Attempts to change sexual orientation have left people "scarred",...
The government have announced plans to ban any form of 'conversion therapy' - a move approved by many, while others say it needs nuance.
The Government's LGBT Action Plan aims to improve the lives of LGBT people by setting aside funding to increase tolerance and remove any significant barriers to public life.
Included in their plans is the pledge to ban any 'conversion therapy', sometimes done by counsellors, therapists and churches with the aim of changing someone's sexual orientation.
The government's survey found 2% of respondents had undergone conversion therapy in an attempt to ‘cure’ them of being LGBT and a further 5% had been offered it.
The Church of England spokesperson said: “We warmly welcome the Government commitment to eradicate gay conversion therapy in this country.
“As a motion endorsed overwhelmingly by the Church of England’s General Synod last summer concludes, the practice is unethical, potentially harmful and has no place in the modern world.
"Since then the Church of England has pressed the Government to consider outlawing the practice and the Second Church Estates Commissioner Dame Caroline Spelman has held a number of meetings with ministers to that end.
“As we await the detail of any proposals, we also welcome the recognition that any steps taken should not have the unintended consequence of preventing people seeking spiritual support from their faith leader in the exploration of their sexual orientation or gender identity.”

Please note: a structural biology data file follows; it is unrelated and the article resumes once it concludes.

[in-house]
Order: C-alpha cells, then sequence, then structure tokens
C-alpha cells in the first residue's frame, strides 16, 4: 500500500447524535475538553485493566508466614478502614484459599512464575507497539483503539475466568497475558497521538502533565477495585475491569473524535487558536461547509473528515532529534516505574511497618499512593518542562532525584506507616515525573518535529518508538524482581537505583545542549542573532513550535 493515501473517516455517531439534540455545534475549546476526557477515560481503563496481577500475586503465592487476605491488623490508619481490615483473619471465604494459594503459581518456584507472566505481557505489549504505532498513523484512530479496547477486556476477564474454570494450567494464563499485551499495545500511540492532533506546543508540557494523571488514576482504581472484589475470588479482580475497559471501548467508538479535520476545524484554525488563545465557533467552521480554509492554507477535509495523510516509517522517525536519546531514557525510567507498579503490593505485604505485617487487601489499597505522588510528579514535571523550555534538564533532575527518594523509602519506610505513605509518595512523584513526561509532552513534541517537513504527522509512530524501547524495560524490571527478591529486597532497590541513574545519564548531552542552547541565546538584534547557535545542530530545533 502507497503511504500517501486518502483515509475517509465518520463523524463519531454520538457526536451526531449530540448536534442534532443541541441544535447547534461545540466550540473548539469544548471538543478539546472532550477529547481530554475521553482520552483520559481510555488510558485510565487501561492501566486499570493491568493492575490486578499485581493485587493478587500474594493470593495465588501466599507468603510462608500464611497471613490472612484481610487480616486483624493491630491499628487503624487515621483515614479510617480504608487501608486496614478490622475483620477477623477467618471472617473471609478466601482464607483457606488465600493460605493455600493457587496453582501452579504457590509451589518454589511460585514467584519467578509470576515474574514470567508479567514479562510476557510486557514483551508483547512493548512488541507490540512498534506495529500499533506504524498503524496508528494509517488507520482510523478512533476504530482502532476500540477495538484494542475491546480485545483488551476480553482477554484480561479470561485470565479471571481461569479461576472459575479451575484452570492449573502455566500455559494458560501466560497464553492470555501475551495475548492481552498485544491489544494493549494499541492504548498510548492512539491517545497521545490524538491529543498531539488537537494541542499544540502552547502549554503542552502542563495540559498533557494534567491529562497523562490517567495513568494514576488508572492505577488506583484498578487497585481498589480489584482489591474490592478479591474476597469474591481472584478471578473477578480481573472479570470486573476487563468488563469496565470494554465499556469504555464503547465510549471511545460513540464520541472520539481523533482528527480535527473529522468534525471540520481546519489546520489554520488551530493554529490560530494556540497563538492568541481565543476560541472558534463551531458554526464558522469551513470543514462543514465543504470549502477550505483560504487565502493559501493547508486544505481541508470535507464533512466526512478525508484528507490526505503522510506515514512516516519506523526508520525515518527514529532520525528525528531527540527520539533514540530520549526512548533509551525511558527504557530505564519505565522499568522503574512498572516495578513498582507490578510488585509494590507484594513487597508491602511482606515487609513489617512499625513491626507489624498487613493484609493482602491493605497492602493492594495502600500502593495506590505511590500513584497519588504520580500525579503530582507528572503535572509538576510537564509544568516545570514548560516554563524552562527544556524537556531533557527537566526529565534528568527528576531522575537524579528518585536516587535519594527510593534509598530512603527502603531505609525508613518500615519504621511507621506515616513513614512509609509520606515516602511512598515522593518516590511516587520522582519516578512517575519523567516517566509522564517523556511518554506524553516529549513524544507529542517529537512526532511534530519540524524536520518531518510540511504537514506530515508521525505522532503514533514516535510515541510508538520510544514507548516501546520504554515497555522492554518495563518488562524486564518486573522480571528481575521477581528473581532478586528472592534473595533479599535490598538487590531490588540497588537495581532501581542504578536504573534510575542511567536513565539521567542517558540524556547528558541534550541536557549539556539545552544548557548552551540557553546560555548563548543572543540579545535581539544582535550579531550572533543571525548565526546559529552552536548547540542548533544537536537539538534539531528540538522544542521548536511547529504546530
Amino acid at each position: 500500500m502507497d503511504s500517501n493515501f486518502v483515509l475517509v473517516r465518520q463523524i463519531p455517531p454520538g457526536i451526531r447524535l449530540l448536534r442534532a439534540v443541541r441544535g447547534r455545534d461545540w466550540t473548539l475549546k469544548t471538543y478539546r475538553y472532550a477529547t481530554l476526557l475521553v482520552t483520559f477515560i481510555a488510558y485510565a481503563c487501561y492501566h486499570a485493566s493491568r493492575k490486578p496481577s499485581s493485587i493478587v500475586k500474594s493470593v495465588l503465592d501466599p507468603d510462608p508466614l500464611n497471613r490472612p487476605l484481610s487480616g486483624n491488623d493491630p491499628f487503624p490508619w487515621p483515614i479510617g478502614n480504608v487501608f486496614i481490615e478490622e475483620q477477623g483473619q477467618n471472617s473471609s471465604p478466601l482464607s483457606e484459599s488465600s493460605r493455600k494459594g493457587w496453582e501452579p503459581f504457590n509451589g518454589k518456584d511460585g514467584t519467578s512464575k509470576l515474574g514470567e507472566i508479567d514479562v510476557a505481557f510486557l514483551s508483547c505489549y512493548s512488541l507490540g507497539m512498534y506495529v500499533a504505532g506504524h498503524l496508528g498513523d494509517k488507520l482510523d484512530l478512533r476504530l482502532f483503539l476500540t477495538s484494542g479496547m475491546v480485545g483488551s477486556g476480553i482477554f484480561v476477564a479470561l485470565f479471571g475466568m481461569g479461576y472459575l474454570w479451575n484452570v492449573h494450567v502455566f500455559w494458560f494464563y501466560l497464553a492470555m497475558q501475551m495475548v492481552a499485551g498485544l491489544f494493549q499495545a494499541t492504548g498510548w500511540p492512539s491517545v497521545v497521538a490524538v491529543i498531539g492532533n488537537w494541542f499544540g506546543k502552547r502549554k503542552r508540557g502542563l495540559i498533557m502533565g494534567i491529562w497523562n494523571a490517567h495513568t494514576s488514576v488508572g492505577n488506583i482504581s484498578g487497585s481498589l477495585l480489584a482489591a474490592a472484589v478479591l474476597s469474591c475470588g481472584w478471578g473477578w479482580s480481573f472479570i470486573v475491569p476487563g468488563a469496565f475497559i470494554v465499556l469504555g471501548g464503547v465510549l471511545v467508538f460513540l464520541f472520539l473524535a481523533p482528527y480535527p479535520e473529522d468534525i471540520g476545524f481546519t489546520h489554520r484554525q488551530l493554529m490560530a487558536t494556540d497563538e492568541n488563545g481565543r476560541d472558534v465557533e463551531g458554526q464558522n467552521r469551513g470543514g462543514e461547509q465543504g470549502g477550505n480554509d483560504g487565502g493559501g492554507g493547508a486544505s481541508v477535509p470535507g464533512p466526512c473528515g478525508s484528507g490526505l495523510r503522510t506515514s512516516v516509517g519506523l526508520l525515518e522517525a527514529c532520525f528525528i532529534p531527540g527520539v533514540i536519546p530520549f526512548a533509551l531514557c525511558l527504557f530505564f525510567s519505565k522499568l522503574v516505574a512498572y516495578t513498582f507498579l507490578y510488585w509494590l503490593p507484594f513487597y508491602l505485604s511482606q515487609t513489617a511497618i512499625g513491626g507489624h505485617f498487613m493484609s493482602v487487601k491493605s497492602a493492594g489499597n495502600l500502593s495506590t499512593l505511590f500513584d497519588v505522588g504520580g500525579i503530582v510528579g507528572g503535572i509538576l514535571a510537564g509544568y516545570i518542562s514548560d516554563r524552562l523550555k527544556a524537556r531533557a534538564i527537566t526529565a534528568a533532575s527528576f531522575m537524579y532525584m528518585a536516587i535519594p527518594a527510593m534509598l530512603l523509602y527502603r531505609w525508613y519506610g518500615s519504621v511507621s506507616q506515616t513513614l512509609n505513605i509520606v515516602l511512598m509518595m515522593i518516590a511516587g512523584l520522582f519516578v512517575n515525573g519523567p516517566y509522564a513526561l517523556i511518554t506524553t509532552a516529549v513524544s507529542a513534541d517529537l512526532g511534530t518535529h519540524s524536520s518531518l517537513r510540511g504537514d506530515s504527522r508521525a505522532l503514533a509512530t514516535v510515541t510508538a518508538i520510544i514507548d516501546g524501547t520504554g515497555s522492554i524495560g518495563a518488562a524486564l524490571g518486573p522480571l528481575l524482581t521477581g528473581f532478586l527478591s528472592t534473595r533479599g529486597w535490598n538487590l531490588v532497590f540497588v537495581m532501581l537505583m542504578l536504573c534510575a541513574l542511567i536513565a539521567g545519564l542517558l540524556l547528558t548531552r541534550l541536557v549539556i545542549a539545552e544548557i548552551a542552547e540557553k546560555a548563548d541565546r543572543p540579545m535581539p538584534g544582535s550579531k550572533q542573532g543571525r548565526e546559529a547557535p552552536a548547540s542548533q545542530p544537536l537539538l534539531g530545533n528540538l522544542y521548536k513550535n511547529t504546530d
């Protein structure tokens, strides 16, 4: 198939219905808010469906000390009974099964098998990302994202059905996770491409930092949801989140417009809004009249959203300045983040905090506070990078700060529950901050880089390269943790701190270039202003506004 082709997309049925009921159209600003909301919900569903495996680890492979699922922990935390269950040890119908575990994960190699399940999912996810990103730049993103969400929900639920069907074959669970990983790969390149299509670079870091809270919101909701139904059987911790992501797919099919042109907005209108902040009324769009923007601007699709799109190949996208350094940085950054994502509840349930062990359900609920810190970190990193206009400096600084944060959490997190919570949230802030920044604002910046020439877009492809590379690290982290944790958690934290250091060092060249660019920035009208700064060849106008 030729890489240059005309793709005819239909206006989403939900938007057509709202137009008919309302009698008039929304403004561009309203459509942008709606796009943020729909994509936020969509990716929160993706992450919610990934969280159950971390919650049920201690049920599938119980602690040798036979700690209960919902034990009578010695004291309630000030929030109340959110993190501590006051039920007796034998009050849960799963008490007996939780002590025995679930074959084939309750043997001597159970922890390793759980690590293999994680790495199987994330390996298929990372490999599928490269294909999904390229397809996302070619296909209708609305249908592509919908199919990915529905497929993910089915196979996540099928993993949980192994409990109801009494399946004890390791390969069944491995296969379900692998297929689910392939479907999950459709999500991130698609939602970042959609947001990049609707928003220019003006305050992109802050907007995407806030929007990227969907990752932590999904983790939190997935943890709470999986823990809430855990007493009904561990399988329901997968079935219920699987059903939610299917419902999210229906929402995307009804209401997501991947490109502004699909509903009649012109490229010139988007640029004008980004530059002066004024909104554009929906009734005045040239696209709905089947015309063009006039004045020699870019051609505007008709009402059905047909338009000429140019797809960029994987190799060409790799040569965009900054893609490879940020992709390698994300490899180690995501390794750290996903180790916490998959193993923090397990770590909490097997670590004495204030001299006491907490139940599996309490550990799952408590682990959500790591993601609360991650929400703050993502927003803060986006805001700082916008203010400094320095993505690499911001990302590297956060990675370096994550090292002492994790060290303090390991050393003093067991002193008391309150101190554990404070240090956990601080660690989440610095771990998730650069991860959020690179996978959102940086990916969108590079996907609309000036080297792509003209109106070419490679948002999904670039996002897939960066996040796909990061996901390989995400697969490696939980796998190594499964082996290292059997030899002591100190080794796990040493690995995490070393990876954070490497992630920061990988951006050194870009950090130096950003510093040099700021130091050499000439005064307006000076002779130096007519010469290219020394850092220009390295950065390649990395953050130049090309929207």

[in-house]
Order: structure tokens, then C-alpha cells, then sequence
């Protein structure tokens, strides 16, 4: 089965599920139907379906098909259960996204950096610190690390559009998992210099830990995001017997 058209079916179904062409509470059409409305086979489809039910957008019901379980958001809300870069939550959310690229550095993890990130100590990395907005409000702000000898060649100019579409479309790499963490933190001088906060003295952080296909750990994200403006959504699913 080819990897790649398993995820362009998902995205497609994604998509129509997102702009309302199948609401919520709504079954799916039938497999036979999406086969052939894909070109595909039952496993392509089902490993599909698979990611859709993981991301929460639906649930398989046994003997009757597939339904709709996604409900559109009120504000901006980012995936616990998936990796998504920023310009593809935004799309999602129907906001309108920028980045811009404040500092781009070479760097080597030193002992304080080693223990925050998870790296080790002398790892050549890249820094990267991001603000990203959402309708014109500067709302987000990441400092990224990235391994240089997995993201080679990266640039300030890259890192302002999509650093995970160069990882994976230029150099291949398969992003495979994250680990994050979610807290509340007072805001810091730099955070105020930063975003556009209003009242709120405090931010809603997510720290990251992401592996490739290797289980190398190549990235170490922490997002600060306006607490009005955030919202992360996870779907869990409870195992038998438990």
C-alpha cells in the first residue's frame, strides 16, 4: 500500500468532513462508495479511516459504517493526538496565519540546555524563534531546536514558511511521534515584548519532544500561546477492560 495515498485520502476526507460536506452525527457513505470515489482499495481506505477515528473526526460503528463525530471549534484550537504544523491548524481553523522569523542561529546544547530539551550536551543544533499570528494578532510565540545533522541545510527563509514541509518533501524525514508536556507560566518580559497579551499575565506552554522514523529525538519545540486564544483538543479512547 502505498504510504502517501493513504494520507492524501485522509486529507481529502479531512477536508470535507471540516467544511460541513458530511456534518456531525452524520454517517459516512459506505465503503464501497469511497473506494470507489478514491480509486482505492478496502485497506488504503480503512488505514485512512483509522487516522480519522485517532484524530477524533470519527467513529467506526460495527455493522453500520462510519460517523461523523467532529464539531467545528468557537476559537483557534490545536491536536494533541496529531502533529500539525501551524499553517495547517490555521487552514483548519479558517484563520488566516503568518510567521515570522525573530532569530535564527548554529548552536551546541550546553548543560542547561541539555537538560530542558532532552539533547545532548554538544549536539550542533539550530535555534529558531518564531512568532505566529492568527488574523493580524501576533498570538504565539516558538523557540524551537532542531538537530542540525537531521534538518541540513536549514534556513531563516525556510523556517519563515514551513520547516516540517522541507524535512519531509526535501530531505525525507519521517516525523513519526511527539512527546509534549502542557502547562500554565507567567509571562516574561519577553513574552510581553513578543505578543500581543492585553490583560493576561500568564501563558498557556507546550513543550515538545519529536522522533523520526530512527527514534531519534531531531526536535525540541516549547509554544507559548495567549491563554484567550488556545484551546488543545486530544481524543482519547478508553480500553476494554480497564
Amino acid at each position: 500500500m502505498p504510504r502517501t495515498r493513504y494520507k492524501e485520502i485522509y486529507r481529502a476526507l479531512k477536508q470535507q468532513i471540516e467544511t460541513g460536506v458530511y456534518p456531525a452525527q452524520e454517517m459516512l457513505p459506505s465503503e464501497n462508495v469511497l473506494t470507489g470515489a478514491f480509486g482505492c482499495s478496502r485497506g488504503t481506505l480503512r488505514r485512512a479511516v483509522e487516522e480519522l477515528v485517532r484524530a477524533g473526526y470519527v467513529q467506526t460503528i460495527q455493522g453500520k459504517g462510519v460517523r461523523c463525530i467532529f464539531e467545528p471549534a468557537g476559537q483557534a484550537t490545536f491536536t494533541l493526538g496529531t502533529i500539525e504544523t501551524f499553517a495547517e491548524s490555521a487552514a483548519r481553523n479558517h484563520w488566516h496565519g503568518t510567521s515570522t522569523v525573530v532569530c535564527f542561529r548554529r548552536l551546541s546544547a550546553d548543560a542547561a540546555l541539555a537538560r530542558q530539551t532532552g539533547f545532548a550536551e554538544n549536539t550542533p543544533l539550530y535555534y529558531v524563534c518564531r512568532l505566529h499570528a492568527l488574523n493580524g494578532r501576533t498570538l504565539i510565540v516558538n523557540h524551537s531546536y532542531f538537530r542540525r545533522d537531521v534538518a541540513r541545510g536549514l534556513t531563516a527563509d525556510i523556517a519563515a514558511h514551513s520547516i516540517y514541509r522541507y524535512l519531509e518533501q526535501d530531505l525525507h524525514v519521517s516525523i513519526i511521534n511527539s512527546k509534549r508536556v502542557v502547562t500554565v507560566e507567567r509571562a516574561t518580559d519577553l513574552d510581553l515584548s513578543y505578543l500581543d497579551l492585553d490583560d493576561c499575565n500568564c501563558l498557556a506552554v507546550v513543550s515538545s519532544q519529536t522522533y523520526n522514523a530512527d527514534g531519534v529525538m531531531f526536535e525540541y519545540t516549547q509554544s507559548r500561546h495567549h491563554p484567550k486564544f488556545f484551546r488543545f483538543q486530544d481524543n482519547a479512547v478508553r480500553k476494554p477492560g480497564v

However, groups such as the Core Issues Trust say this is an abuse of the human rights for those who do want to have therapy. They said in a statement: "Some wish to modify behaviours and renounce as false the identity they formerly described as “gay”. Some are married and have children and wish to maintain the integrity of such marriages. The Trust supports the rights of autonomous individuals to take the pathways that reflect their goals and values".
Dr Peter May, a former GP and member of the General Synod spoke on the News Hour and was also concerned the ban could limit the choices of those who want therapy: "It seems more than likely that if somebody is distressed by desires they want to leave behind that therapies of some sort or another...can only be beneficial".
The position of the Living Out organisation, a group who support each other in their identity as Christians who experience same-sex attraction, is that conversion therapy is damaging and that even Christians who think engaging in a gay relationship would be unbiblical should not be pressured to have any kind of therapy to change their orientation.
Speaking to Dr Peter May on Premier's News Hour was Rev Steve Chalke, who supports gay relationships. The founder of Oasis Church said: "There's still a huge amount of this kind of thing under many different names happening in churches around the country - and so it's not from registered psychotherapists but it is from amateur counsellors and amateur psychologists and pastors and elders and prayer groups and it has an incredibly destructive and distressing impact on the lives of many many people, it just breaks them".
He continued: "My concern about the terms of the ban..is that it's not extensive enough because I think there are a lot of churches who practice an intolerance of gay people, who pray the gay away, who when someone comes forward and says 'I think I'm gay', pile huge pressure on them one way or the other or remove responsibilities from them within the church".
Listen to the whole conversation on Premier's News Hour here:
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